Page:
The cops arrested the idiot within plenty of time to determine her high alcohol content.
The DA decided to drop charges. That, sir, is not the way our legal system works.
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Old 11-03-23, 04:49 PM
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TC1 perhaps you've never heard about a fair and speedy trial, yeah it's a thing. With present case loads of courts it is likely that the prosecutor is doing exactly what they should be doing and delaying charging until such a time, still within the statute of limitations, until they can be assured that they will get a trail date within the speedy standards. Instead of outrage due to your likely ignorance of the realities of our criminal justice system perhaps you can seek education. The wheels of justice turn slowly. When things are rushed, mistakes are made, verdicts are overturned on appeal or they run out of time.
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Old 11-03-23, 04:57 PM
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Originally Posted by TC1
To ferret out trolls. And it worked.
That in itself is trolling. So I still stand by my comment that the only point of this thread whether intentional or not is trolling.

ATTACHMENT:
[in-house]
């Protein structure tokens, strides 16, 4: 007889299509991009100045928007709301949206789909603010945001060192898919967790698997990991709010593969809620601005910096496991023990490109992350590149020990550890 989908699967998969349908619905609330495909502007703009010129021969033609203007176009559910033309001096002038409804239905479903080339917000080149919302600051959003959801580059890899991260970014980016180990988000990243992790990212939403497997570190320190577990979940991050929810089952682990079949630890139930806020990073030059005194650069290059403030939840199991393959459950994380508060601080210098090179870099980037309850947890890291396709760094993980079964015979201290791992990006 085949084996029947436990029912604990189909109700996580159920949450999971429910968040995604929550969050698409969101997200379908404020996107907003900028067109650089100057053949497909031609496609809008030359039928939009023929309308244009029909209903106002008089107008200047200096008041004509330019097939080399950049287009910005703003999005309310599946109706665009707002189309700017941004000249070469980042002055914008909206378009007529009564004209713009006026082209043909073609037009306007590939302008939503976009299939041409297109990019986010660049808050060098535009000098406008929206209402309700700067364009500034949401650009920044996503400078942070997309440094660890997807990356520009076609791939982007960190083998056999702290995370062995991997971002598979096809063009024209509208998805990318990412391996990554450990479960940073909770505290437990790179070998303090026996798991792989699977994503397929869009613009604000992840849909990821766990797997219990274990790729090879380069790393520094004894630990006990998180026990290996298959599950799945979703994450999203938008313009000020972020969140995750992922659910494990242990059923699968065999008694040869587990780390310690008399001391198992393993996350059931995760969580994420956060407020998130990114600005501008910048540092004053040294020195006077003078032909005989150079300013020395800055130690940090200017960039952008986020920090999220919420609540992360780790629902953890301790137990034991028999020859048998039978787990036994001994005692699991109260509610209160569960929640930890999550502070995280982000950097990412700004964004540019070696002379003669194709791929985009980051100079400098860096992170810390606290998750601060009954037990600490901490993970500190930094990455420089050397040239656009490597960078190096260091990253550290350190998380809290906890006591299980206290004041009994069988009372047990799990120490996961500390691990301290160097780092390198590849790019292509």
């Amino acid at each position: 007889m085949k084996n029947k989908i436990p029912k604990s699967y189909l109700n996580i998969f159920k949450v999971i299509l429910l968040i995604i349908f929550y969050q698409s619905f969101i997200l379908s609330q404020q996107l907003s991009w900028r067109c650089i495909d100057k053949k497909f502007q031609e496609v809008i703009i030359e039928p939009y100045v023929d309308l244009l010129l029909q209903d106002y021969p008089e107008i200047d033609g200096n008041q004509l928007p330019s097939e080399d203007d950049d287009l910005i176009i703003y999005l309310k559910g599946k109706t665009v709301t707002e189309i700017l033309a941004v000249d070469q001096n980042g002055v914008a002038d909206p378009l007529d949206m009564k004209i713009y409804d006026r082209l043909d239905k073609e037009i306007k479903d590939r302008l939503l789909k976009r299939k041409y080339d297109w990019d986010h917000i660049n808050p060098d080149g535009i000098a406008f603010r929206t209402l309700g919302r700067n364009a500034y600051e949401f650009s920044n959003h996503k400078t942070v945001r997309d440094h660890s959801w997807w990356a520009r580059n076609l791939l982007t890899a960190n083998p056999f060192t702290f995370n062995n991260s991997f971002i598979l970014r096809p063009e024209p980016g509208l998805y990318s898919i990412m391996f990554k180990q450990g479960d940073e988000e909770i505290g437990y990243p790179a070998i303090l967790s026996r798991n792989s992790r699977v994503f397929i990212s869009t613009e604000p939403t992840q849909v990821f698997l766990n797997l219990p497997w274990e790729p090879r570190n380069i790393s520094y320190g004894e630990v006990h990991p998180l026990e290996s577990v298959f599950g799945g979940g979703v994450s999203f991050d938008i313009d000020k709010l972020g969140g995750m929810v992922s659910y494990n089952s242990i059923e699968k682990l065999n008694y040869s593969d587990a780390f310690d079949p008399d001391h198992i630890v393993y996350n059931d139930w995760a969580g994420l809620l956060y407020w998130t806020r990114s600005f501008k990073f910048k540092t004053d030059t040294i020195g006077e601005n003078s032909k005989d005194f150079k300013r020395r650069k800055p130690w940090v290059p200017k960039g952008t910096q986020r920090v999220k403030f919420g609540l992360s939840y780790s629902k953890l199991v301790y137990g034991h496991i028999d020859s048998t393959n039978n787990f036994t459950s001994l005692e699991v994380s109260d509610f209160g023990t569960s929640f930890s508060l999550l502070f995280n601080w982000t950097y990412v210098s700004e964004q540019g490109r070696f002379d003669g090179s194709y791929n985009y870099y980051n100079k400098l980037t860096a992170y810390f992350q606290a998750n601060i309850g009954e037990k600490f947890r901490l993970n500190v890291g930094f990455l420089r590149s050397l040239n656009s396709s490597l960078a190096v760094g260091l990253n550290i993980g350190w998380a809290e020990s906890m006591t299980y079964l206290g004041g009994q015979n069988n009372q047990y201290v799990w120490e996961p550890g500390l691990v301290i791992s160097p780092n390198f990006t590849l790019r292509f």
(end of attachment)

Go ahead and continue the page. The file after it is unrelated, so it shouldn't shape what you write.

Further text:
The point, actually, was in the final sentence of my original post. You didn't bother to read it, because you were too excited to get started with your trolling, but go ahead and do so now.
I guess you mean this...

As I said in the other thread, it does not matter how much infrastructure we build nor how many laws we pass to regulate the usage of it. As long as our "law enforcement" is in complete dereliction of their duty, which has been the case for many years now, road user safety is not going to improve.
That's pretty much a duh! It's nothing new. Now if you'd suggested some action to take to take to help notify or bring about more awareness of how law enforcement and in this case the DA was derelict, then it might be fitting for the Advocacy part of this sub-forum. But you stated it's not your job to tell your representatives what you think. I'm not sure how you expect your representatives to represent you if you don't tell them what upsets you. And give them ideas how to fix it.
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Old 11-03-23, 06:10 PM
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Originally Posted by tomato coupe
That's also irrelevant. This is not a case where the police are refusing to investigate in order to determine the identity of the perpetrator. They have a suspect, and they are currently investigating the case. When they finish their investigation, they will hand the results to the district attorney. If the district attorney determines the case involves a felony, they may refer it to a grand jury. Based on the grand jury's finding, the district attorney may or may not proceed with prosecution. If they decide to prosecute, they will inform the police, an arrest warrant will be obtained, and the police will arrest the perpetrator. All of this takes time, so put away your morale outrage that the perpetrator has not yet been arrested -- it's a waste of energy and it reveals your ignorance of how the legal system works.